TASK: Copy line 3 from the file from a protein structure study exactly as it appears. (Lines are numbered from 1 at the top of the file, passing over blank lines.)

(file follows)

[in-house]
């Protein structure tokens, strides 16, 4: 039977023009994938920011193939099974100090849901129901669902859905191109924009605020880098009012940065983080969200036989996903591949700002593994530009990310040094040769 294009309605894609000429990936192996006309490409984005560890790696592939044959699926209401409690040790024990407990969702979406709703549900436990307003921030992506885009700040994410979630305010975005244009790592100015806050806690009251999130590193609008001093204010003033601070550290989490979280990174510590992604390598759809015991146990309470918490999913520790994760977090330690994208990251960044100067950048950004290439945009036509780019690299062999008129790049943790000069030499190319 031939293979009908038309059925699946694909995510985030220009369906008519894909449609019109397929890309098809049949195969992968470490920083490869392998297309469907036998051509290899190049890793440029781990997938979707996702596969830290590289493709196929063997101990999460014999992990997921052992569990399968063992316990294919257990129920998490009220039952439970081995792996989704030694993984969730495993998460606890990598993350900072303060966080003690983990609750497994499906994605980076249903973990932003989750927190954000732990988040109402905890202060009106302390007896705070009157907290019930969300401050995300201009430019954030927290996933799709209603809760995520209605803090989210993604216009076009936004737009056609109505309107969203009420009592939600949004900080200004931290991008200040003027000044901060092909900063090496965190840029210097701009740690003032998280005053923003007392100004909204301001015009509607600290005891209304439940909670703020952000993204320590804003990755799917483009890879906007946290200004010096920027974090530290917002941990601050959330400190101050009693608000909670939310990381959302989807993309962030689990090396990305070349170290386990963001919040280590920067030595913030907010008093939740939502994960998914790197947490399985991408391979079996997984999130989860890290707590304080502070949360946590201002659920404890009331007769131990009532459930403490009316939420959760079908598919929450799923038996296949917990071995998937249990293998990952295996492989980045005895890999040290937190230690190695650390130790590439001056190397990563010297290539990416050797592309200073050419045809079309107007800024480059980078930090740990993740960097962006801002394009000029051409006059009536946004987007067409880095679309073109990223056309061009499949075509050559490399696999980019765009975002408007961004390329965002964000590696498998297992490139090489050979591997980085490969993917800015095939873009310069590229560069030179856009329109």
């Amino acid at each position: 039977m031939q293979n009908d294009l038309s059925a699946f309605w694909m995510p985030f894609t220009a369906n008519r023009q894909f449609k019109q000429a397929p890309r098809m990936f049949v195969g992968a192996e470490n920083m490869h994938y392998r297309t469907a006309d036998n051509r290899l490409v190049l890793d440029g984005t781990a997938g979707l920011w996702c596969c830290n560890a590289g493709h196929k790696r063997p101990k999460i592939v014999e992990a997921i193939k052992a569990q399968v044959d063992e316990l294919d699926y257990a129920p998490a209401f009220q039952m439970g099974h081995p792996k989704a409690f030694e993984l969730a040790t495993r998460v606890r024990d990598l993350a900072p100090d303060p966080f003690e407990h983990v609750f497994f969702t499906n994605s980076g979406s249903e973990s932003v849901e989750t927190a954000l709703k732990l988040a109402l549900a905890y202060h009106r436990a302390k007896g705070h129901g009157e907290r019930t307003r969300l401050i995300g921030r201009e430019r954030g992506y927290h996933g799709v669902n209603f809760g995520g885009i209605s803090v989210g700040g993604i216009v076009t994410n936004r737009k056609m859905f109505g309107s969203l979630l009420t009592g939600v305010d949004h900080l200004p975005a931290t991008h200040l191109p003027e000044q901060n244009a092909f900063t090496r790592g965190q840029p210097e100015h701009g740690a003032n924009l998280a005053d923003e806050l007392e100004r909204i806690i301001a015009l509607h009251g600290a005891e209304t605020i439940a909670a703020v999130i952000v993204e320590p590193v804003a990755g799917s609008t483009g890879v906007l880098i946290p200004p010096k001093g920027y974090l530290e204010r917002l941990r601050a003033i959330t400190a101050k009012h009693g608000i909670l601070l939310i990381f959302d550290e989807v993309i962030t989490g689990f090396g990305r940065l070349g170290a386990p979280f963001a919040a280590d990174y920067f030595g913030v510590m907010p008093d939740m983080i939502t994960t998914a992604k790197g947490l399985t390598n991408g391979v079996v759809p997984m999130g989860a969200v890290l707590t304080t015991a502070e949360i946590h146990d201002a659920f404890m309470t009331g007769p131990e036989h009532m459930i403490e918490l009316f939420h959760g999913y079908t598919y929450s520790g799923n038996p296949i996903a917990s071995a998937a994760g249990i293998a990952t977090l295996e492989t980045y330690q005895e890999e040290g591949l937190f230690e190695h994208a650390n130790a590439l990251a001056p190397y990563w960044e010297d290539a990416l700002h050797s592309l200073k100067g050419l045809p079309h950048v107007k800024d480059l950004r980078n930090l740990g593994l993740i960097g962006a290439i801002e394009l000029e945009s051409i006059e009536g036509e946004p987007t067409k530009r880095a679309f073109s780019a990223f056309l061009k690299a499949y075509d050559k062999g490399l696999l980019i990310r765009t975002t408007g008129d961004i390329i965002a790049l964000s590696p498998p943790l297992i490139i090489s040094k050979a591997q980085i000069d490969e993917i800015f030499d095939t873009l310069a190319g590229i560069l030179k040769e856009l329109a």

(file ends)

């Amino acid at each position: 039977m031939q293979n009908d294009l038309s059925a699946f309605w694909m995510p985030f894609t220009a369906n008519r023009q894909f449609k019109q000429a397929p890309r098809m990936f049949v195969g992968a192996e470490n920083m490869h994938y392998r297309t469907a006309d036998n051509r290899l490409v190049l890793d440029g984005t781990a997938g979707l920011w996702c596969c830290n560890a590289g493709h196929k790696r063997p101990k999460i592939v014999e992990a997921i193939k052992a569990q399968v044959d063992e316990l294919d699926y257990a129920p998490a209401f009220q039952m439970g099974h081995p792996k989704a409690f030694e993984l969730a040790t495993r998460v606890r024990d990598l993350a900072p100090d303060p966080f003690e407990h983990v609750f497994f969702t499906n994605s980076g979406s249903e973990s932003v849901e989750t927190a954000l709703k732990l988040a109402l549900a905890y202060h009106r436990a302390k007896g705070h129901g009157e907290r019930t307003r969300l401050i995300g921030r201009e430019r954030g992506y927290h996933g799709v669902n209603f809760g995520g885009i209605s803090v989210g700040g993604i216009v076009t994410n936004r737009k056609m859905f109505g309107s969203l979630l009420t009592g939600v305010d949004h900080l200004p975005a931290t991008h200040l191109p003027e000044q901060n244009a092909f900063t090496r790592g965190q840029p210097e100015h701009g740690a003032n924009l998280a005053d923003e806050l007392e100004r909204i806690i301001a015009l509607h009251g600290a005891e209304t605020i439940a909670a703020v999130i952000v993204e320590p590193v804003a990755g799917s609008t483009g890879v906007l880098i946290p200004p010096k001093g920027y974090l530290e204010r917002l941990r601050a003033i959330t400190a101050k009012h009693g608000i909670l601070l939310i990381f959302d550290e989807v993309i962030t989490g689990f090396g990305r940065l070349g170290a386990p979280f963001a919040a280590d990174y920067f030595g913030v510590m907010p008093d939740m983080i939502t994960t998914a992604k790197g947490l399985t390598n991408g391979v079996v759809p997984m999130g989860a969200v890290l707590t304080t015991a502070e949360i946590h146990d201002a659920f404890m309470t009331g007769p131990e036989h009532m459930i403490e918490l009316f939420h959760g999913y079908t598919y929450s520790g799923n038996p296949i996903a917990s071995a998937a994760g249990i293998a990952t977090l295996e492989t980045y330690q005895e890999e040290g591949l937190f230690e190695h994208a650390n130790a590439l990251a001056p190397y990563w960044e010297d290539a990416l700002h050797s592309l200073k100067g050419l045809p079309h950048v107007k800024d480059l950004r980078n930090l740990g593994l993740i960097g962006a290439i801002e394009l000029e945009s051409i006059e009536g036509e946004p987007t067409k530009r880095a679309f073109s780019a990223f056309l061009k690299a499949y075509d050559k062999g490399l696999l980019i990310r765009t975002t408007g008129d961004i390329i965002a790049l964000s590696p498998p943790l297992i490139i090489s040094k050979a591997q980085i000069d490969e993917i800015f030499d095939t873009l310069a190319g590229i560069l030179k040769e856009l329109a």